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Review: Alison Goes to ALDI for Her Aunt at the Emerging Artists Share House - Syd Fringe

Review by Katrina Chan

‘Alison Goes to ALDI for Her Aunt’ may seem self-explanatory, except her aunt is not the nicest woman you will ever meet. She is demanding and toxic. In this play, we follow Alison through her journey of finding revelation and solutions to life. But will she? Written and directed by VCA playwriting graduate Fred Pryce, and produced by Bella Olsson, the team took us to a dark space with its experimental approaches to lighting and costume design.

This is a heavy and ambitious play, primarily because of its absurd plot involving mentally ill Alison, who visits a therapist and doctor to diagnose her illness so that she could terminate her employment at the convenience store, ALDI. As the story unfolds, we witness the broken society's unsympathetic response to her unspoken anxiety. The story dug deep into the psychological burden a person faces under mental conditions like social avoidance, lack of motivation, anxiety, and paranoia. It was uneasy to watch as the director brought us into Alison's spiraling world through different scenarios.

The play features Jeni Bezuidenhout, Josephine Croft, Patrick Dare, Clare Larman and Bella Olsson. They all did a phenomenal job of portraying their character with good pace and ideas. Clare Larman's performance stood out with her portrayal of Alison's Aunt. With her back facing the audience, her refined mask acting, strong physicality and powerful voice work, she successfully brought out the abusive quality of her demonic character. It left us questioning whether Alison's Aunt was still alive or just an imagination. In contrast, although still unsympathetic, Clare's restaurant owner's character is more subtle and down to earth. Her other characters were also very persuasive. Jeni Bezuidenhout portrayed Alison with vulnerability and delicacy. She explored the feelings of being stuck and helpless very well. Seeing her character shift at the end was exciting, yet I wished to see her complex layers in earlier scenes. Bella Olsson had a natural comedic quality and worked well with her construction worker character. Her acting was spontaneous and fun to watch.

Shout out to Samantha Hastings who did a fantastic job in pulling so many costume ideas together in a cohesive way. The overall colour palette was in line with ALDI's brand logo - dark blue, light blue, orange, light orange, yellow, and white. Alison's ALDI plastic skirt juxtaposing her dark blue cardigan was a smart move. It enhanced Alison's out-of-place character. Alison hoped there could be more in this world, yet she felt stuck in this cold reality. There are many quick changes since only four actors were playing so many roles. However, we could identify the characters’ different occupations and social class based on their distinctive costumes.

Accessories came into play - Bella changed from a doctor with a white robe and a stethoscope, into a construction worker with a whistle, yellow gloves and an orange vest. Alison's Aunt did not have any colours in her costume. She wore a grey dress with stockings. I liked that Marco Blasonato’s set matched well with the costumes. For example, the orange desk lamp and light orange chair helped to harmonise the overall picture. With so many scene changes, it might be more efficient and less noisy if the chairs were easier to move around.

I also liked the lighting design by Jasmin Borsovszky. Using one light bulb to light up the room during the transportation scenes was innovative. It was effective with the subway noise, as if we were travelling through the tunnel with Alison. Another great example of Jasmin's contribution to setting the scene is the contrasting red and green lights, which signifies the road work next to the traffic lights. Jasmin's choice was a good balance of abstraction and realism. The sound design was on point, with a mixture of romantic music and sound effects, like subway, keyboard typing, echo phone calls, wind, and footsteps.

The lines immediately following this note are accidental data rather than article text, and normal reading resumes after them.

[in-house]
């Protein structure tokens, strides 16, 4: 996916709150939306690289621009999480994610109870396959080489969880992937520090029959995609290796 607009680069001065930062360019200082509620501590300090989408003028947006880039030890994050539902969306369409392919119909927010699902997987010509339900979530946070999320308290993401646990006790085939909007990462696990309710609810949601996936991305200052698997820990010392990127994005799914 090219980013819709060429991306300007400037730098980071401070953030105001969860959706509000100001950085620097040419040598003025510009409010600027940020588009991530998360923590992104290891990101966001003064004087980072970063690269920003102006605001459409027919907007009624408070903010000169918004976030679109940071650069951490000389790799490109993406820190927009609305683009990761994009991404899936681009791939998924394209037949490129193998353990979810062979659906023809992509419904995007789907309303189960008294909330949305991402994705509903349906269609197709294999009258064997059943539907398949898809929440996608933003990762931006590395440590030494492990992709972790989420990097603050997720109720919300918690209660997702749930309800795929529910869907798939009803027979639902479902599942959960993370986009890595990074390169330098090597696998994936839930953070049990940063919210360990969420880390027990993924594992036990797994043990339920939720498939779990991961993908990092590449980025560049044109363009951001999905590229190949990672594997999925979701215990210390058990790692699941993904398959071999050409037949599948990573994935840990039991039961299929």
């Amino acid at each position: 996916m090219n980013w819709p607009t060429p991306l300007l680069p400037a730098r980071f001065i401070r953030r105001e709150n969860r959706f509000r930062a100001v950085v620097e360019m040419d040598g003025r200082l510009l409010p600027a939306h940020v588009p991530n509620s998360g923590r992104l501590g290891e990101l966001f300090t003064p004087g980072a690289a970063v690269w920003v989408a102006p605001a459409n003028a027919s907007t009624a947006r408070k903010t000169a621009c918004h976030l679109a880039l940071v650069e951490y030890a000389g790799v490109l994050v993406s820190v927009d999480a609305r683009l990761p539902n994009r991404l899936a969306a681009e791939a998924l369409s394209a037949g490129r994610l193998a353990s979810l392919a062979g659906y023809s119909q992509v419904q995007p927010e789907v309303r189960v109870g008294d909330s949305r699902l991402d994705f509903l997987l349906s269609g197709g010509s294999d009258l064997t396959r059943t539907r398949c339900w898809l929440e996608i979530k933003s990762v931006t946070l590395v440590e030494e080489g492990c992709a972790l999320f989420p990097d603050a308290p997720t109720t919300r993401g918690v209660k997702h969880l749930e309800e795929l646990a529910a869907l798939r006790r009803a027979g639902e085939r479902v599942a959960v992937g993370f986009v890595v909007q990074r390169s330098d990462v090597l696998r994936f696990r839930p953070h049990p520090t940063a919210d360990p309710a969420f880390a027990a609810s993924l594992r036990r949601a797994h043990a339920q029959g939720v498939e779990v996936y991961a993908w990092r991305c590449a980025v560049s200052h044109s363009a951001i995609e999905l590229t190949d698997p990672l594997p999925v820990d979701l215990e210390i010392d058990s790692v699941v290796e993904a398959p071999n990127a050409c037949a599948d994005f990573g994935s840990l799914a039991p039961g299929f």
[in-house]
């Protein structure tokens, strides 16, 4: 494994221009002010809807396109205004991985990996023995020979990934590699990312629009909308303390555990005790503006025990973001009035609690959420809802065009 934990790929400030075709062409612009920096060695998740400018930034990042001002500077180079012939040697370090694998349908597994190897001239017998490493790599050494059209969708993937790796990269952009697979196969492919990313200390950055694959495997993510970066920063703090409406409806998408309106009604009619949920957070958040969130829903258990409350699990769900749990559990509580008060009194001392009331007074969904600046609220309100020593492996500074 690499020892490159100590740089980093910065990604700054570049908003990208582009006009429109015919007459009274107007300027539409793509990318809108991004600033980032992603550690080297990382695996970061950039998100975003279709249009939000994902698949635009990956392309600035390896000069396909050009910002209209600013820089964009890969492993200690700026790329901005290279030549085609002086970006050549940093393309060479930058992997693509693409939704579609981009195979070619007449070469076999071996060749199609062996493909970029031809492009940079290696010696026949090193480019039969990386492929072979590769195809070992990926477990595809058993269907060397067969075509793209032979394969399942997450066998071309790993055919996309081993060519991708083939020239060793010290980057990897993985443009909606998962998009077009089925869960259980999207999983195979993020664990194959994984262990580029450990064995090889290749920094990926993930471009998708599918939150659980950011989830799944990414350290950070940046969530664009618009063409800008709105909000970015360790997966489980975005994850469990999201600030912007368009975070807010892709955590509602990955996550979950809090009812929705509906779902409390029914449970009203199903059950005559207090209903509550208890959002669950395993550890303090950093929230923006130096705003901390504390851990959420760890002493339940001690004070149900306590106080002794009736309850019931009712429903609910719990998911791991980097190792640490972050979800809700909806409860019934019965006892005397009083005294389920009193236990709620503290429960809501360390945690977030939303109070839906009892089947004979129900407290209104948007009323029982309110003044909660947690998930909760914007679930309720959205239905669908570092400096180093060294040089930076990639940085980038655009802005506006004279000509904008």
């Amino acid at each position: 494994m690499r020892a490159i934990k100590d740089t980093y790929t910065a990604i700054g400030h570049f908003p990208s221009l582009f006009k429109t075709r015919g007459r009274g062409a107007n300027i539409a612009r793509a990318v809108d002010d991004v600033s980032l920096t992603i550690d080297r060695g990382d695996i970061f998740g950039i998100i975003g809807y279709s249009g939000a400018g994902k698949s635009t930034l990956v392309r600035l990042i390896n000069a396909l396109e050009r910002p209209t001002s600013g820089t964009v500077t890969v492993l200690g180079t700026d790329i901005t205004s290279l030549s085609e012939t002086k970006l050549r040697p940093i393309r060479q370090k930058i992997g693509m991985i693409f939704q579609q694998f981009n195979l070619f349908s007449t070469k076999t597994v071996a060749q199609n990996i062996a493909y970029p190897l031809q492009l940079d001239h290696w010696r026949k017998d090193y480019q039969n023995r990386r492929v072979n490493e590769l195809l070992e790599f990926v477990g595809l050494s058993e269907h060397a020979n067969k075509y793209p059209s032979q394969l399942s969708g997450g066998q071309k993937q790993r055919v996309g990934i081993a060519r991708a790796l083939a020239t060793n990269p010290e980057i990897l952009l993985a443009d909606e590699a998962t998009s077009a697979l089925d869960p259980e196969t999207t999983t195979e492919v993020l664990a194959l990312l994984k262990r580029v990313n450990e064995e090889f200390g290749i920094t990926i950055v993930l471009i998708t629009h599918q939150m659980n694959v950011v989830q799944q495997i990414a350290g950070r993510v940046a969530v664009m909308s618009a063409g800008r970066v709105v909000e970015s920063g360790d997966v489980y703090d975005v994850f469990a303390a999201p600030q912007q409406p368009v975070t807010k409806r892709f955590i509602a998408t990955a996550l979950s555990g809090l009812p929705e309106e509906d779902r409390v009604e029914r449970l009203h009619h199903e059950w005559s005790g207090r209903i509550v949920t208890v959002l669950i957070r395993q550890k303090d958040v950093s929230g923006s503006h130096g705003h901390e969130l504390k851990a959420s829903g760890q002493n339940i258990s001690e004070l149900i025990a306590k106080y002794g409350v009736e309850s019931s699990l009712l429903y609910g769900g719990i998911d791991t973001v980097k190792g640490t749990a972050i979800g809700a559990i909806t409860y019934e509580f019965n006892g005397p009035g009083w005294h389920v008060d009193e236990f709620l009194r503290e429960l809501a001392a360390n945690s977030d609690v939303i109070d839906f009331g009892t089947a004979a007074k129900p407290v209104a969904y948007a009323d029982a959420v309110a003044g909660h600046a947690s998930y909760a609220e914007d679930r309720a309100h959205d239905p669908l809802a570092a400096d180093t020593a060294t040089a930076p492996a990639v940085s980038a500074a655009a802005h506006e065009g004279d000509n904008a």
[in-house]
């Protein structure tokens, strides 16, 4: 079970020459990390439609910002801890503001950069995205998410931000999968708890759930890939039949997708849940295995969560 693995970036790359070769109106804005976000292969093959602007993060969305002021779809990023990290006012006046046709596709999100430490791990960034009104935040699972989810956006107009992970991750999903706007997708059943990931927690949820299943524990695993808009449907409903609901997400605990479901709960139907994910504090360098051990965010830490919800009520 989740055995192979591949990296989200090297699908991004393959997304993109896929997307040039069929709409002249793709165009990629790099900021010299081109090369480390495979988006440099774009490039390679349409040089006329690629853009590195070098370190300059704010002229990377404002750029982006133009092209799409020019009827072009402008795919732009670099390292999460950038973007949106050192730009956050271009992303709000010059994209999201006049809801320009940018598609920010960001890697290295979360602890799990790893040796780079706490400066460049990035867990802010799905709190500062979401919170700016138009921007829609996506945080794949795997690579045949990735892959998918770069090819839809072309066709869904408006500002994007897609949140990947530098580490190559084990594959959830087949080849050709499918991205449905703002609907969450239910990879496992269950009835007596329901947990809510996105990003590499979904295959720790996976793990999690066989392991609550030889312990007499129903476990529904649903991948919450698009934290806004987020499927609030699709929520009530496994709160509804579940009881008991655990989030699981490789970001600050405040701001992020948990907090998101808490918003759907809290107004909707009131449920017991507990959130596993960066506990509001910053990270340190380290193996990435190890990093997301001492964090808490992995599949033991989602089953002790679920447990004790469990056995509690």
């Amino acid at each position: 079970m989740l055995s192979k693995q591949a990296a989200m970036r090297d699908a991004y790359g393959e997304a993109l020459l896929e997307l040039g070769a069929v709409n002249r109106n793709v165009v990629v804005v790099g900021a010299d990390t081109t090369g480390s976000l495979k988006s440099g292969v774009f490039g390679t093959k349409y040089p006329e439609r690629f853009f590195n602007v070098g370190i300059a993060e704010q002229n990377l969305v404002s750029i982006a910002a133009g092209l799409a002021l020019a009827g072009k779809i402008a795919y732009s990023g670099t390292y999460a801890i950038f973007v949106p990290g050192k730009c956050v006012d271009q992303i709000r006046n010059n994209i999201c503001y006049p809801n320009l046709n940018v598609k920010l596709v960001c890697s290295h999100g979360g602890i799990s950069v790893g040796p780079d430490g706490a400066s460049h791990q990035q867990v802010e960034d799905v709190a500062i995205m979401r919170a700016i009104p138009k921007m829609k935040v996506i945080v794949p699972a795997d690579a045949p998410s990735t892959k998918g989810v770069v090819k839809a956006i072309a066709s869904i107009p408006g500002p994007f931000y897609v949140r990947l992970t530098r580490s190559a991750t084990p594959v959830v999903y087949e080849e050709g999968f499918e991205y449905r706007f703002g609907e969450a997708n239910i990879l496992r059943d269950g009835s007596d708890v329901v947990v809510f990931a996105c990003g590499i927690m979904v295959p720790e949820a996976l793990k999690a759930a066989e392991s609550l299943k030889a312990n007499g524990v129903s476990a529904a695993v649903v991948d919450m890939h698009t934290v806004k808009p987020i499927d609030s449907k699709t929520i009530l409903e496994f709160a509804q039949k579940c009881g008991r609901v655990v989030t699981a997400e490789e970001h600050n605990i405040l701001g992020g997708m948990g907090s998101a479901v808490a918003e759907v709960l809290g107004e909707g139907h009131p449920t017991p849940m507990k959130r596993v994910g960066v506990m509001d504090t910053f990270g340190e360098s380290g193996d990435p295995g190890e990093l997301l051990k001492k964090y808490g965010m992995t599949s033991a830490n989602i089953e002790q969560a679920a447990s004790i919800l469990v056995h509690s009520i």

Throughout the play, they used projections to change scenes (keeping in mind that the venue had its limit.) They displayed a text description of every scene with a keyboard typing sound, which was very clear and efficient. However, it felt repetitive. During Alison's appointment with the therapist, the screen displayed children's drawings while the therapist talked about Alison's backstory. The crayon drawing was very cartoony, colourful, and innocent. As soon as we saw a picture of her childhood and discovered what she had been through, the drawing revealed gunshots and blood from her trauma. It was jarring and impactful because we also saw that Alison sat like a child underneath the screen. The projections were also effective when they displayed a ticking time bomb in one of the emergency scenes as a metaphor for her torture. There were some technical issues with the projections towards the end of the play. Though some of the audience got distracted, the actors stayed in their characters and continued telling the story because it was an important story to tell - the hardship of a mentally ill person surviving in a broken society.

To conclude this review, for a person who experienced mental health issues, this play felt very realistic, no matter how absurd it may seem. I resonated and sympathised with the character's static and numb situation. However, I wished that some scenes and relationships could have been elaborated further, for example, Alison and Aunt's storyline. It was hard to identify the key message with so many characters present. If you are experiencing mental health problems, or you know someone suffering from the same, make sure you check out this psychologically charged play 'Alison Goes to ALDI for Her Aunt' on Oct 05 - 09 at the Melbourne Fringe Festival.

Image Supplied


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